We are living in increasingly turbulent times. Oil and gas prices have rocketed and then tumbled. Contagion is spreading in the banking sector as depositors worry about whether their money is safe. And geopolitical turmoil continues with the war in Ukraine entering its second year.
As noted last week, we are also now in the the endgame for the Federal Reserve’s $8tn stimulus programme. As the Wall Street Journal warned earlier this month:
“You can’t run the most reckless monetary and fiscal experiment in history without the bill eventually coming due. The first invoice arrived as inflation. The second has come as a financial panic, with economic damage that may not end with Silicon Valley Bank.”
Unfortunately, the N American chemicals industry is in the eye of the storm. It invested $200bn in new shale gas-based capacity at the peak of the central bank “experiment”. And sadly, there is now massive global over-capacity in polyethylene (PE), the focus of the expansions.
Today’s 26Mt of surplus capacity means that global Operating Rates are expected to be just 79% in 2023. They averaged 86% between 2000-2022. And the problems don’t just impact PE. ICIS data shows global over-supply in the 6 major building block chemicals will reach 218 million tonnes this year.
There is therefore an urgent need for new thinking. The growing financial crisis confirms the mistakes made by the central banks. As the head of the European Central Bank (ECB) confessed last August:
“There are things that the models don’t capture. Sometimes the unexpected happens. So we have to pay attention to traditional indicators while also monitoring empirical data and what we expect to happen in terms of geopolitics, energy price developments and demographics.”
Essentially, this means we have reached the endgame for today’s business models. Management teams need to start thinking ‘out of the box’ and develop new business models and strategies for the New Normal world.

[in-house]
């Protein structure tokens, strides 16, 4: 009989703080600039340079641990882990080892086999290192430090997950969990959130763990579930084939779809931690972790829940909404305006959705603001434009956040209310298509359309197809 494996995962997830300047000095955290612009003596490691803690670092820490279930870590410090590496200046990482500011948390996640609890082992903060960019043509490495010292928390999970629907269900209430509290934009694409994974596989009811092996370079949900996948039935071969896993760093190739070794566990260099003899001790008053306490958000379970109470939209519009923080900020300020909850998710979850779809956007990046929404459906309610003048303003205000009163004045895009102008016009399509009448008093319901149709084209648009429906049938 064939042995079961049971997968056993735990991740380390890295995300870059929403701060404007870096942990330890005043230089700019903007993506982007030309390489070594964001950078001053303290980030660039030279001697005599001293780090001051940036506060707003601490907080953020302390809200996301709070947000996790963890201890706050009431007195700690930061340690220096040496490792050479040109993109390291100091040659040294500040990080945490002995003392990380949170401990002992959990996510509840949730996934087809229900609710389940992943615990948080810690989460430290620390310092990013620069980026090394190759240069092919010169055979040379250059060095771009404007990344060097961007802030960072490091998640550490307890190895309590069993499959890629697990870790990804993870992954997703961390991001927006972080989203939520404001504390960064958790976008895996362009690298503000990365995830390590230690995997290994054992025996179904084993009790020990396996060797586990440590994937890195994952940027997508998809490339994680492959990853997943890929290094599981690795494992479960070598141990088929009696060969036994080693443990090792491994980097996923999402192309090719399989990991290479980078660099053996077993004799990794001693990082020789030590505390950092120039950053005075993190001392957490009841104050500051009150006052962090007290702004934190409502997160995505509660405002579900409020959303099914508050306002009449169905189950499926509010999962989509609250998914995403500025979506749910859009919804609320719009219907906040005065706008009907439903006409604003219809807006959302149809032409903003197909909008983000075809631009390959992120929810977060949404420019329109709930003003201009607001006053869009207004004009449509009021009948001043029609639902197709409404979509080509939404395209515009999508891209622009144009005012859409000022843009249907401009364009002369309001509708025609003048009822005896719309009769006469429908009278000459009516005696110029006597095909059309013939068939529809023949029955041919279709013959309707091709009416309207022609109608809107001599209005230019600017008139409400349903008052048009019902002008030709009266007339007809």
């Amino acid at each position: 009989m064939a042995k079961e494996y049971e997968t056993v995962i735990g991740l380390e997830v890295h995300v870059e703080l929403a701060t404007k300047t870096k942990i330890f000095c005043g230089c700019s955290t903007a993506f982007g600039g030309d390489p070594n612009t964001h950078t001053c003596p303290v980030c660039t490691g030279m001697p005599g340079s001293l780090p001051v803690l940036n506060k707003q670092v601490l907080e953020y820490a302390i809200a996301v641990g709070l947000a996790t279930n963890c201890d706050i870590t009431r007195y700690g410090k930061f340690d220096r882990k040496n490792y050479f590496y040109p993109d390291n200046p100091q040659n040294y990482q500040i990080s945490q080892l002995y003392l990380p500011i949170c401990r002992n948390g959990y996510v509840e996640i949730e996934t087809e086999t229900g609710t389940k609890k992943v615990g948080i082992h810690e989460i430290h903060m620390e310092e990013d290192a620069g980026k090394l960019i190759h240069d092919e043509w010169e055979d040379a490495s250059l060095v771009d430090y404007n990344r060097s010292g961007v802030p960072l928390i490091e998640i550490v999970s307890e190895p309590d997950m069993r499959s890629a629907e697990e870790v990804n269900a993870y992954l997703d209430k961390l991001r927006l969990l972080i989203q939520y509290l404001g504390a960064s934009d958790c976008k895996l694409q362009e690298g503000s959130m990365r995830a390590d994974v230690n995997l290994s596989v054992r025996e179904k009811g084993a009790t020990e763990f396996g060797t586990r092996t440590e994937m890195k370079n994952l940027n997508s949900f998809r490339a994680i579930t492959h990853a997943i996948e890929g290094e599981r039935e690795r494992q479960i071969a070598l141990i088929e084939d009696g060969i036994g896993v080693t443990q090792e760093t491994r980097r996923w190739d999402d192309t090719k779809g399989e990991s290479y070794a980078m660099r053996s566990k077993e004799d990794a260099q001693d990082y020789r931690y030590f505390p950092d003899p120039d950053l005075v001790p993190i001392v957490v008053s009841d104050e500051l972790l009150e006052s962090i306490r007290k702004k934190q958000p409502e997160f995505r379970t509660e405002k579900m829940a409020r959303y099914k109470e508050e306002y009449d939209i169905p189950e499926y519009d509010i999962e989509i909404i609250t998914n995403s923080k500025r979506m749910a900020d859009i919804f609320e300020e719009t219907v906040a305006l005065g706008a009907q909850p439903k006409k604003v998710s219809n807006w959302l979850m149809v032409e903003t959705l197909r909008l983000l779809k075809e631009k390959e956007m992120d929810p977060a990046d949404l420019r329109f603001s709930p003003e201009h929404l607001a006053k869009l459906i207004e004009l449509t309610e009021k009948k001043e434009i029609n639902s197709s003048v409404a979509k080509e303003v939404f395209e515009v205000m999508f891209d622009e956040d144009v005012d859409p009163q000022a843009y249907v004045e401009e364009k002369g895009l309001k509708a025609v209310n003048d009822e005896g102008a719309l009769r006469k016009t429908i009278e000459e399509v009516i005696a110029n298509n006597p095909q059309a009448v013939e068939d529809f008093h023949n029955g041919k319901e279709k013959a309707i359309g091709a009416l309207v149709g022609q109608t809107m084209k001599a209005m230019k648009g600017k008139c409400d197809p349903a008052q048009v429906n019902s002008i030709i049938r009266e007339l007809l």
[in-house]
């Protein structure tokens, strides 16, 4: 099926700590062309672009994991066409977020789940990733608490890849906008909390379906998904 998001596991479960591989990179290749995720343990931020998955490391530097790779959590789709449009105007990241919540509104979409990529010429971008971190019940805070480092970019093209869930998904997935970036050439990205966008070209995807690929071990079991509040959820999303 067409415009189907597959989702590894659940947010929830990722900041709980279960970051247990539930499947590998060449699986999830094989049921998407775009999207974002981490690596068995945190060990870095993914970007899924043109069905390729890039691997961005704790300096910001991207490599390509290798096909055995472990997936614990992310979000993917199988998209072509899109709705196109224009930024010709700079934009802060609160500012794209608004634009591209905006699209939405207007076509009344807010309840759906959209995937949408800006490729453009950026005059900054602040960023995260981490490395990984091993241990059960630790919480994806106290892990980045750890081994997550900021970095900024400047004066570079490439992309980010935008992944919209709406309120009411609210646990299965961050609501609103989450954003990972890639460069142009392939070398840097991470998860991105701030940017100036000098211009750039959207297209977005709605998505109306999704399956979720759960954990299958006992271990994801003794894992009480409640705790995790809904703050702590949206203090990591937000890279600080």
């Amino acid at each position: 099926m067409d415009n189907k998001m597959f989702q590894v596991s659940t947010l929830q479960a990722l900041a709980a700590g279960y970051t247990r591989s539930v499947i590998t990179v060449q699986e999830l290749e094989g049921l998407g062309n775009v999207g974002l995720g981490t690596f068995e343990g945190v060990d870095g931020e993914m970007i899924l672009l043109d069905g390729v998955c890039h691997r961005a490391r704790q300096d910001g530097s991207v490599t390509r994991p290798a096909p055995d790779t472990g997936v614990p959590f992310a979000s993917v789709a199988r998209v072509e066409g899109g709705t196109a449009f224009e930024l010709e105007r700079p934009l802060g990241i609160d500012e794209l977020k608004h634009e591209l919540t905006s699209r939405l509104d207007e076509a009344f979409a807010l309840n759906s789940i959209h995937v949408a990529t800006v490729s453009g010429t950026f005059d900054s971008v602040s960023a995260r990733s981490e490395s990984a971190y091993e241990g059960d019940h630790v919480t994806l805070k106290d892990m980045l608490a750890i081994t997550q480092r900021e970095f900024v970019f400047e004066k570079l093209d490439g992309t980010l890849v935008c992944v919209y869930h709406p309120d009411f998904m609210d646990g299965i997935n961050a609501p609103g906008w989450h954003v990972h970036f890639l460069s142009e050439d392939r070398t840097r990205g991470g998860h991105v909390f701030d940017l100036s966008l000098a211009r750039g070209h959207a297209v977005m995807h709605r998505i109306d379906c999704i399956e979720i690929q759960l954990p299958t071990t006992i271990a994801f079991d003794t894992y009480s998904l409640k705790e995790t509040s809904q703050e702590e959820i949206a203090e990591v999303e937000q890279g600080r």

The question facing them is simple. How can producers avoid major plant closures, given the pressures already in evidence?
Luckily, there is an answer, which is to expand as rapidly as possible into the domestic market for recycled plastic. The key enabler for this move is the existing US rail network. It currently delivers polymers from Texas and Louisiana to customers around the country. At the moment, this is just a one-way trade. But there could be a major opportunity to use these otherwise empty railcars on the return journey to bring back waste polymer for recycling.
Houston, after all, is already making great progress under the Cyclyx umbrella in building the necessary framework for this on a local basis. ExxonMobil and LyondellBasell are currently building a 150kt Circularity Center to supply their advanced recycling projects and mechanical recycling markets. This is meant to be just the first of many. And there seems every reason to believe that the concept could be expanded to bring back waste plastics from current customer sites around the USA.
End-users should be delighted to co-operate, given their commitment to recycle. Their involvement could also make the recycling process much more efficient, by making it easier to identify the type of polymer being returned. The project should also benefit from favourable logistic costs as the waste plastic will often be carried at cheaper, backhaul rates. Of course, this development will need funding, not just to develop the new infrastructure require, but also to repurpose current cracker production facilities. Hopefully, though, the Inflation Reduction Act could provide major support.
This PE example confirms the future could be very bright. Companies need to think ‘out of the box’, and develop new business models aligned with future needs. This new thinking could create major new opportunities for the US industry in today’s New Normal world. It could position it to become a Winner for decades to come.
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